Medical devices including heart defibrillators, patient monitors and anaesthesia devices include a dangerous password vulnerability which could be exploited by cyber attackers, according to the FDA.
A new era of secure passwords could be upon us with a facial password system that can unlock phones using facial expressions – with users required to stick tongues out or frown at the camera instead of typing a password.
Evernote and LinkedIn have both added an option for two-factor authentication in the past few days – days after Twitter announced its optional two-factor security system.
Motorola has revealed plans for hi-tech authentication systems that could make accessing data faster and easier – including a “tattoo” with embedded sensors and antenna, and an “authentication pill” which turns the human body into a giant authentication token.
The Financial Times has become the latest victim of Twitter hackers, after activists hacked accounts belonging to the newspaper, and also defaced areas of the FT site.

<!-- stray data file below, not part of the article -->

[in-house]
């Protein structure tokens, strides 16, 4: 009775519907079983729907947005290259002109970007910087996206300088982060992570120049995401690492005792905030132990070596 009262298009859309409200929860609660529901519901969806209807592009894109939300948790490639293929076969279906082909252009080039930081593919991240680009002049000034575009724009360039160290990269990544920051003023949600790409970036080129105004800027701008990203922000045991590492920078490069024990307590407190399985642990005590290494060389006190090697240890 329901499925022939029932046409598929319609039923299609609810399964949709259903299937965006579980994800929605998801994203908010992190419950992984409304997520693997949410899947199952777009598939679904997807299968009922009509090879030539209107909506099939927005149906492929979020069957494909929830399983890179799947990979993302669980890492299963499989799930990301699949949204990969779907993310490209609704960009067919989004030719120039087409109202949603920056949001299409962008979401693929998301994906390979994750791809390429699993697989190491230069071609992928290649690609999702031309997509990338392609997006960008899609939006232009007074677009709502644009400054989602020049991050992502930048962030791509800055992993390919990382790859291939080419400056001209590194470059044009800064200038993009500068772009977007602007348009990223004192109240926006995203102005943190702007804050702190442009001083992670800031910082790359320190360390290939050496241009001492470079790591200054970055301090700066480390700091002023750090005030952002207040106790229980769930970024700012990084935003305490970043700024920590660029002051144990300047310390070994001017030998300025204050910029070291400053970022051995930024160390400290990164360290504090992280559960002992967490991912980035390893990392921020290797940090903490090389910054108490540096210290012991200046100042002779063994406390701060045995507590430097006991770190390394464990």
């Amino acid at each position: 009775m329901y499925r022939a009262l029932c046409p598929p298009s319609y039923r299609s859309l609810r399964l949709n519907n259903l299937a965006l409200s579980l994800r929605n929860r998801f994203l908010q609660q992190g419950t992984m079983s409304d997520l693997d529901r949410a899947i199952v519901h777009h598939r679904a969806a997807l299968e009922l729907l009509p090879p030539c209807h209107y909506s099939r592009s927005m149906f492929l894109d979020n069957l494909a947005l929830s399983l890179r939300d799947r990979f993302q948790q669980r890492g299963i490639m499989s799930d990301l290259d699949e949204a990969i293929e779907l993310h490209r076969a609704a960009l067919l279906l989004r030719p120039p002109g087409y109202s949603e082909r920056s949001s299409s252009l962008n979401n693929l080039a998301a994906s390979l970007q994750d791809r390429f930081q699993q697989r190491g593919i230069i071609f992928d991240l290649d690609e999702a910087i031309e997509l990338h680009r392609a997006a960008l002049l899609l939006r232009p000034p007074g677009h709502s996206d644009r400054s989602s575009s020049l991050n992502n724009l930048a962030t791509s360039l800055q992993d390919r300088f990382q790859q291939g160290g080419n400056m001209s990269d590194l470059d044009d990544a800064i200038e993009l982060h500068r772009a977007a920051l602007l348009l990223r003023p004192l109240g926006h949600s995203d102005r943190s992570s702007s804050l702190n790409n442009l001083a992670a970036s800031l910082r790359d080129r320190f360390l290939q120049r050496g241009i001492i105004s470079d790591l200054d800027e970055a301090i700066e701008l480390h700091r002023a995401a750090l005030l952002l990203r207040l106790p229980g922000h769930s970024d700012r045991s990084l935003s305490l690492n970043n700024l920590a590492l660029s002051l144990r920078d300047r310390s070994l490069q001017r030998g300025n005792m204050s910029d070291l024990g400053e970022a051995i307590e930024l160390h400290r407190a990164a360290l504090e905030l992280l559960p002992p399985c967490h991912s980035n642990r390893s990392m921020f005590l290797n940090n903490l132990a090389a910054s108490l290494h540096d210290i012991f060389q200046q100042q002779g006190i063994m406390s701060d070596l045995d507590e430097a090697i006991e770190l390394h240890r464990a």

Celebrity news service E! Online became the latest high-profile media Twitter account to fall victim to hackers, with a series of false Tweets that began with a claim that Justin Bieber was gay.
The new feature allows users to log in even if they have also lost access to their email account and cannot initiate a password reset.
Pre-school children should learn to get to grips with technology and its problems, argues David Harley, ESET Senior Research Fellow.
Even passwords considered “strong” by IT departments are often now vulnerable to hacking, according to professional services firm Deloitte. The firm predicts that 90% of user generated passwords will be vulnerable to hacking this year.
Twitter has warned media companies that attacks on their official Twitter accounts are liable to continue, after Britain’s Guardian newspaper became the latest high-profile news site to fall victim.